by Kate Cuthbert
September 27th marked the beginning of Banned Book Week in the US, a week that spotlights the many, many books that have been challenged over the years for being offensive, politically, racially, sexually, or just about any other -ally that you can think of.
This is an issue that’s close to many writers, readers, and publishing professionals’ hearts – censorship has long, insidious fingers that can affect minds, thoughts, careers, communities, and societies.
This year it’s especially close to home as we reel from the banning of Ted Dawe’s Into the River in New Zealand for highly offensive language and gratuitous sexual content.
The story follows a young Maori boy who leaves an isolated community to attend an elite Auckland boarding school. The main character,Te Arepa Santos, struggles as he deals with his peers, his own journey into adulthood, intimacy, sex, drugs, racism, and death.
The leader of the conservative group Family First NZ, the group who called for the ban state,
“I’ve sat with a group of fathers, none of them want their children to be reading it. I wouldn’t want my daughter to be hanging around with people who have been reading it.” (link)
The author, Dawe, says his teaching career brought awareness of the difficulties of getting boys to read.
“Part of the challenge was to find books that ‘spoke’ to them. This meant books about issues that were relevant to them and written in a style that was authentic.” (link)
More important, perhaps, though is the role that YA plays in a reader’s life:
“There comes a stage in the life of a child where they make the transition to adulthood, they have to walk free of their family, have to walk into spaces which may be dangerous. This is what young adult fiction prepares them for. I understand adults who get upset (with some of the topics) but often their children are the ones who can’t discuss these things with their parents. In the safety of a novel they can learn about this.” (link)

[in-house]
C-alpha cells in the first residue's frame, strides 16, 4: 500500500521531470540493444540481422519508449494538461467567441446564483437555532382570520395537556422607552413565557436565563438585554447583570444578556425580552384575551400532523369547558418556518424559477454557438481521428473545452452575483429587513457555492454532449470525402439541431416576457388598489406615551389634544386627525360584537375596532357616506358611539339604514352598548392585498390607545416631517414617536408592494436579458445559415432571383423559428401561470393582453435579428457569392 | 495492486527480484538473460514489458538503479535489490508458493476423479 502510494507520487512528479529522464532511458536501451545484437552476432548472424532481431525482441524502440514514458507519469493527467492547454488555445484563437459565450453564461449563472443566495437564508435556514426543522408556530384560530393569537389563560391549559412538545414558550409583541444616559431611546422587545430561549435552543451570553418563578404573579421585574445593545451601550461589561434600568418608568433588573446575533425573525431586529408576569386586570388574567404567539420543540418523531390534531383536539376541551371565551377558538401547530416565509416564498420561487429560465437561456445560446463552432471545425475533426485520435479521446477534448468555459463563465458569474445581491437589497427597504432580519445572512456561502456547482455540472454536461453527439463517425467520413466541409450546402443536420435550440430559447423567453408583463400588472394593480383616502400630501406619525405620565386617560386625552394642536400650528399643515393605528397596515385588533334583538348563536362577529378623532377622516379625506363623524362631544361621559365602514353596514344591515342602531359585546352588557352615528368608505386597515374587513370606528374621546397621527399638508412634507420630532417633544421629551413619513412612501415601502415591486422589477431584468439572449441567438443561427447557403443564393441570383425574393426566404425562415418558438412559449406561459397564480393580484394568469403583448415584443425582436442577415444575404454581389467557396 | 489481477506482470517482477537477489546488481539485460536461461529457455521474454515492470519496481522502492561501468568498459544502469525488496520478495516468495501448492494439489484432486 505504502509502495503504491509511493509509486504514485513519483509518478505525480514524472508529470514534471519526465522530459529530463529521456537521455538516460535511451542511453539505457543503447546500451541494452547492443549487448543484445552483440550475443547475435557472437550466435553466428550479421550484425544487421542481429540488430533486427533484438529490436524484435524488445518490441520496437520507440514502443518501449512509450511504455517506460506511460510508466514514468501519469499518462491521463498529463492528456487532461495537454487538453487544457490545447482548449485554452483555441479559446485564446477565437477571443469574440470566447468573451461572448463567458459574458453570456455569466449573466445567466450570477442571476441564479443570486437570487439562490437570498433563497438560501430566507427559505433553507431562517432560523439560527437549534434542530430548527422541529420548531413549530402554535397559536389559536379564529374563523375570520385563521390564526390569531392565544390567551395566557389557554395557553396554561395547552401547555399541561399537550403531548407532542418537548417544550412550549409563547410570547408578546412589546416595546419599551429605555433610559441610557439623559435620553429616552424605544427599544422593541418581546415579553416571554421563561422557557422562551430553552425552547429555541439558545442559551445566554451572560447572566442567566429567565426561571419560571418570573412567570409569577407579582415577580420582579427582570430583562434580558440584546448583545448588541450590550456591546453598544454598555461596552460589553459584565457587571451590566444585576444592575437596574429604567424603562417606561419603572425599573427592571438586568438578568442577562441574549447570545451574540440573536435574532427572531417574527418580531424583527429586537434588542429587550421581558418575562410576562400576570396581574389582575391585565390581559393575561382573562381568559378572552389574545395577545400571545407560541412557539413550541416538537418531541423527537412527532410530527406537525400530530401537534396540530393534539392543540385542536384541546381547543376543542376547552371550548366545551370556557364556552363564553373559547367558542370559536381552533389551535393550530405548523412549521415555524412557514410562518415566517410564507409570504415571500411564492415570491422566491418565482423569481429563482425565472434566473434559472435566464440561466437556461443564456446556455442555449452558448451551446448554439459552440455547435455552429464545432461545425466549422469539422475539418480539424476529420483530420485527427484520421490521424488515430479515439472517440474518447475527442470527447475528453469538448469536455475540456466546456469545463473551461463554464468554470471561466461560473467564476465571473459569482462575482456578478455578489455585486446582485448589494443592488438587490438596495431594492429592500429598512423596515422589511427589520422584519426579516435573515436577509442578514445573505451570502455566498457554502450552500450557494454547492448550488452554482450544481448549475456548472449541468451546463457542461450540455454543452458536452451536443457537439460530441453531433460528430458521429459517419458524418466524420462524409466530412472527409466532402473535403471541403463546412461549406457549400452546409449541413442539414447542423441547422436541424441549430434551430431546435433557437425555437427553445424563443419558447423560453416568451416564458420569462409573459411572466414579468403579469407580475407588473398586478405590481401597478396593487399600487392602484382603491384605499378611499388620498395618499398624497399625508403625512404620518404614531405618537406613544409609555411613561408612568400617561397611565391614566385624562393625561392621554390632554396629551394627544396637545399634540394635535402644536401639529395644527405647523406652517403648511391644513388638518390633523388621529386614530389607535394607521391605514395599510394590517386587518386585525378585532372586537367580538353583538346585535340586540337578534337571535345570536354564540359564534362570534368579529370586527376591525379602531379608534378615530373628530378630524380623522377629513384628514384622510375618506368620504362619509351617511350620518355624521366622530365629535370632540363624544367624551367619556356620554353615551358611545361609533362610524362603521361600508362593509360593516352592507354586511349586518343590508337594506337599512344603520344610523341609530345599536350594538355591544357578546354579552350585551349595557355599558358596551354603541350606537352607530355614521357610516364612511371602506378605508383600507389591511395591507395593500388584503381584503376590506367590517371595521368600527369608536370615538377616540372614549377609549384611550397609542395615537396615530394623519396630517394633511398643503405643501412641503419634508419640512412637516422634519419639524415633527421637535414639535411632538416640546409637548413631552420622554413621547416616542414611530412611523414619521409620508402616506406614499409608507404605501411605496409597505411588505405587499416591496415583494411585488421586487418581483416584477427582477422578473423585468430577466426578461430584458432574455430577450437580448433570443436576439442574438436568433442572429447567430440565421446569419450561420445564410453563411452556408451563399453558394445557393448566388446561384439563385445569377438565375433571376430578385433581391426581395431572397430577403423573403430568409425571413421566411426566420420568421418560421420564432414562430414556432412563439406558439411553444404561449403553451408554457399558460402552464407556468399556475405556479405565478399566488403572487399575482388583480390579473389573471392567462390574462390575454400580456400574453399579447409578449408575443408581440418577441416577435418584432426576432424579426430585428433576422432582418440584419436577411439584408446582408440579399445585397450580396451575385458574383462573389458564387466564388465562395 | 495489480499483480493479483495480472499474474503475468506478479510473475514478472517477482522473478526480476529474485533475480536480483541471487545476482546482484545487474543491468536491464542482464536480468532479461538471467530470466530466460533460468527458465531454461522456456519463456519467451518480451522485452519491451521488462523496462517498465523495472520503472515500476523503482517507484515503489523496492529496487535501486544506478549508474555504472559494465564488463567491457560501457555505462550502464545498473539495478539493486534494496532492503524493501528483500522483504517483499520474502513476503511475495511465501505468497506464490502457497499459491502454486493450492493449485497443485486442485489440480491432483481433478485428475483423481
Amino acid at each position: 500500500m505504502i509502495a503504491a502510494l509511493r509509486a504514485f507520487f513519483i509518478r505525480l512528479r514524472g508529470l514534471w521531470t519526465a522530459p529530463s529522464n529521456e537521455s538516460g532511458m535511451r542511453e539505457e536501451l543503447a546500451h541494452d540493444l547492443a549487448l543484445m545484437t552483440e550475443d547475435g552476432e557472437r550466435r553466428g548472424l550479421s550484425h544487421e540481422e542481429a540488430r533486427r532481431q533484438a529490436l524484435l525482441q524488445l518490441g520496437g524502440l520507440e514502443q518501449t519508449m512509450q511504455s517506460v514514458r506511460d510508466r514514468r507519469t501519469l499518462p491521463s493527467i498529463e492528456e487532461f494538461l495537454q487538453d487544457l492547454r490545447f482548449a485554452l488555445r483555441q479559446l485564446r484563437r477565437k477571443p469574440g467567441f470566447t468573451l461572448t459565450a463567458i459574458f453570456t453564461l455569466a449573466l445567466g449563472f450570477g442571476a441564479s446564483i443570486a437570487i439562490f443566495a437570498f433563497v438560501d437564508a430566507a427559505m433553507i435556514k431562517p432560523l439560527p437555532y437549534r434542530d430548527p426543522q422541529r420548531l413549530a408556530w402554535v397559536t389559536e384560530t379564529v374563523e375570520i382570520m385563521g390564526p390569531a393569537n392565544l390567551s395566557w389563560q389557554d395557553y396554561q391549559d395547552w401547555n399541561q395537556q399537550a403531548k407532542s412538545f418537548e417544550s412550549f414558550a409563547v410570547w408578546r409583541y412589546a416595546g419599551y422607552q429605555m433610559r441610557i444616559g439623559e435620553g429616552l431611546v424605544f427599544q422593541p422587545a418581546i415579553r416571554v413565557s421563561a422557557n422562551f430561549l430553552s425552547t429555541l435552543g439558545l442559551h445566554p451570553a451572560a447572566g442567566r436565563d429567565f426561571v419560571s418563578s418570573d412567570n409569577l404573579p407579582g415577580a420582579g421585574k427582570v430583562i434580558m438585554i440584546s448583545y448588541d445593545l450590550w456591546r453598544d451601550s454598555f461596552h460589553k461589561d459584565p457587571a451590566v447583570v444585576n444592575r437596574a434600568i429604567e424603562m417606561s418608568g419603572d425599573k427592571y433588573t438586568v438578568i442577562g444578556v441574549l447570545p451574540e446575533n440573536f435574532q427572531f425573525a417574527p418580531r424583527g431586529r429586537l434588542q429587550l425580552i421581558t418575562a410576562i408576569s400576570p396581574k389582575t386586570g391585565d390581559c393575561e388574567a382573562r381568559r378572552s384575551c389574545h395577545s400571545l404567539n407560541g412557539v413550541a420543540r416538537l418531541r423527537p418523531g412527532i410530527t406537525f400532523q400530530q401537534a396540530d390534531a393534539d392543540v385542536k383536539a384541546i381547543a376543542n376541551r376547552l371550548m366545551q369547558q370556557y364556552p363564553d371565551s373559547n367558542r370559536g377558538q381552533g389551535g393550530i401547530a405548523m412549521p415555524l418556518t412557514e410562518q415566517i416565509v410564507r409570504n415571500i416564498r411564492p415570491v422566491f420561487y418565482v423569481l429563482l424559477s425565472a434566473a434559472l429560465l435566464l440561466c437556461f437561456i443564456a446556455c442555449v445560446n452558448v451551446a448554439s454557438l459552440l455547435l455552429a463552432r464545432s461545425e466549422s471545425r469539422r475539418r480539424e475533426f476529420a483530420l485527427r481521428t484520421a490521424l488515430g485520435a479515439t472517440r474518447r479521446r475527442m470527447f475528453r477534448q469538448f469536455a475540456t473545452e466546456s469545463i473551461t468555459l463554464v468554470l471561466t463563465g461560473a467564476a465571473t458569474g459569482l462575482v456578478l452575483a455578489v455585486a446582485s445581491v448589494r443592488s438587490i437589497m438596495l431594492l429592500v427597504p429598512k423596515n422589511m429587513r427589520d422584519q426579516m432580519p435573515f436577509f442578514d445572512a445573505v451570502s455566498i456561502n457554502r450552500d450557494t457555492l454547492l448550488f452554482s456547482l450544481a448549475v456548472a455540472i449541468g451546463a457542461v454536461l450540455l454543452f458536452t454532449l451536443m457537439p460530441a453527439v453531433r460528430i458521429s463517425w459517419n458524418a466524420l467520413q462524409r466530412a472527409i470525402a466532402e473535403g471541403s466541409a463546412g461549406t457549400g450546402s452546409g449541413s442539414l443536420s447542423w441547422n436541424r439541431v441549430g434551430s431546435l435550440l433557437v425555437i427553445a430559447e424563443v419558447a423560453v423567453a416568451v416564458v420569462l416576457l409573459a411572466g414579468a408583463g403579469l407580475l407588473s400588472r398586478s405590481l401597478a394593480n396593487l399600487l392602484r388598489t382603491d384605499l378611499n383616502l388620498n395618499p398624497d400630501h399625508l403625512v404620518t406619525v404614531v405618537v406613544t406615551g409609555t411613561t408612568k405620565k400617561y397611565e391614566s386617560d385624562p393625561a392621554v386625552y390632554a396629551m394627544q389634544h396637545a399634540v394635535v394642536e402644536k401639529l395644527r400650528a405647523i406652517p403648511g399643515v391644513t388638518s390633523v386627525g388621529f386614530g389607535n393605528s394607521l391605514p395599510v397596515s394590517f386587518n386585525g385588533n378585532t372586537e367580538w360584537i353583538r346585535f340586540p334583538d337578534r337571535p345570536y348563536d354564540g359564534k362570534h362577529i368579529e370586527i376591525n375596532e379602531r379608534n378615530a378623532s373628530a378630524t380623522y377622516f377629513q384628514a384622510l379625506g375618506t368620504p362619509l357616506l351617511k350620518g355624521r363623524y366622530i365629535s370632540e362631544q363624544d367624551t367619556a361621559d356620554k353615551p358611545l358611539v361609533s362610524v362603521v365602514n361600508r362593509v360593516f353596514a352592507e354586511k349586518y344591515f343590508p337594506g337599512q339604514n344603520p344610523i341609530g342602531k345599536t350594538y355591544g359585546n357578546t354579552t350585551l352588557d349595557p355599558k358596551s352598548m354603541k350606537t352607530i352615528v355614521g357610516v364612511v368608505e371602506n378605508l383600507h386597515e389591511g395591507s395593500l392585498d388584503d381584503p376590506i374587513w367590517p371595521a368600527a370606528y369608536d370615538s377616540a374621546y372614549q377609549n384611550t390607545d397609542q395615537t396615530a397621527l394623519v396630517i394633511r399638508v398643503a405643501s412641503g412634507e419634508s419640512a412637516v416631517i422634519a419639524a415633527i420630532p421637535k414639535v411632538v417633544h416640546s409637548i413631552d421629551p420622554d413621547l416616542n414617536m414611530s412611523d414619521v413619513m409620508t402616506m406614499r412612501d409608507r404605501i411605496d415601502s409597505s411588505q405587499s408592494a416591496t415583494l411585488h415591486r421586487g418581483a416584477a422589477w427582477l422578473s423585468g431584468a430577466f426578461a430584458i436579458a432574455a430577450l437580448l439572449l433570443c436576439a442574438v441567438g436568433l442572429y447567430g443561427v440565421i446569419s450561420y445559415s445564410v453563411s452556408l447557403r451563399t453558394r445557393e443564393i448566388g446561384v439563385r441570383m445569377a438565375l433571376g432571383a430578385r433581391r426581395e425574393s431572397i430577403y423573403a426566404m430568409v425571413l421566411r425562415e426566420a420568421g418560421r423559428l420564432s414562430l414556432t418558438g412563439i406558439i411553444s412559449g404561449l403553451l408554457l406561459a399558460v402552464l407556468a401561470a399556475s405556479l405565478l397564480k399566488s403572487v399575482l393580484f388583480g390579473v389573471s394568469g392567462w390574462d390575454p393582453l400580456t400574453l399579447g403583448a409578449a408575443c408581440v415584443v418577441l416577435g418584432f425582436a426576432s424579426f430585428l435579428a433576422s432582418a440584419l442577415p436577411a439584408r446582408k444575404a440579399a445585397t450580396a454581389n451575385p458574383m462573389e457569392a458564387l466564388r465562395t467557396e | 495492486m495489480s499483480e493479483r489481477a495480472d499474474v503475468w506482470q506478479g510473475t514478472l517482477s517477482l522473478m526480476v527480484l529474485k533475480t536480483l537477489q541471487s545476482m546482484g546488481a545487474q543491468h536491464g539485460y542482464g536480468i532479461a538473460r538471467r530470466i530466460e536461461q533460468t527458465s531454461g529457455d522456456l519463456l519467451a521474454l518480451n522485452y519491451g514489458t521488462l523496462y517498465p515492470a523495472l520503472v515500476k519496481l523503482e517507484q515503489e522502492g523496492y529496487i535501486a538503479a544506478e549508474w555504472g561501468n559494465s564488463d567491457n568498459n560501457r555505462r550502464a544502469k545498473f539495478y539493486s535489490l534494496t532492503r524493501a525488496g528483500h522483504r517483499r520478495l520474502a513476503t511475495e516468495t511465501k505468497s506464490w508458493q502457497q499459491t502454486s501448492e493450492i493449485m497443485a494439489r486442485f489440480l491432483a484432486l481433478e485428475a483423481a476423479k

This safe space is also something that romance readers talk about, when they talk about their love for the genre. Romance novels, where women are the heroes of the story, where they are allowed to be flawed, strong, whole, broken, silly, smart, sheltered, worldly, domestic, career-driven, brave, timid, or any combination of the above and still win, provide women with a safe space to explore their own emotions, their own situation, their own choices. Further, romance novels reflect the positive ramifications of taking control of one’s own life, of standing up for one’s own self, for making decisions based on one’s self, rather than others, of owning one’s mistakes, but learning from them – not being punished for them. Finally, romance novels allow women a safe space to explore their own sexuality – a sexuality that has been repressed, vilified, fetishised, but never respected.
In this vein, it is also curious to note that the Family First representative doesn’t want his daughter hanging out with people who have read the book (where, in the sentence before, he refers to his children reading it). Even in this regard, women are marginalised to the peripheries of men’s business – not only protected from reading censored material, but protected from reading altogether.
The world is a very big, very confronting space, and with 7 billion people on the planet, with 7 billion unique ways of approaching that space, a safe place to go and learn and think and analyse and critique, but ultimately to explore and experiment without consequences is not a privilege, it is a necessity. The best that we can do for the children (and indeed the women!) in our lives is give them that opportunity, and be there when they have questions in an open, positive environment that lets them make their own decisions, and see the world as the diverse, fascinating territory that it is.
And support diverse books.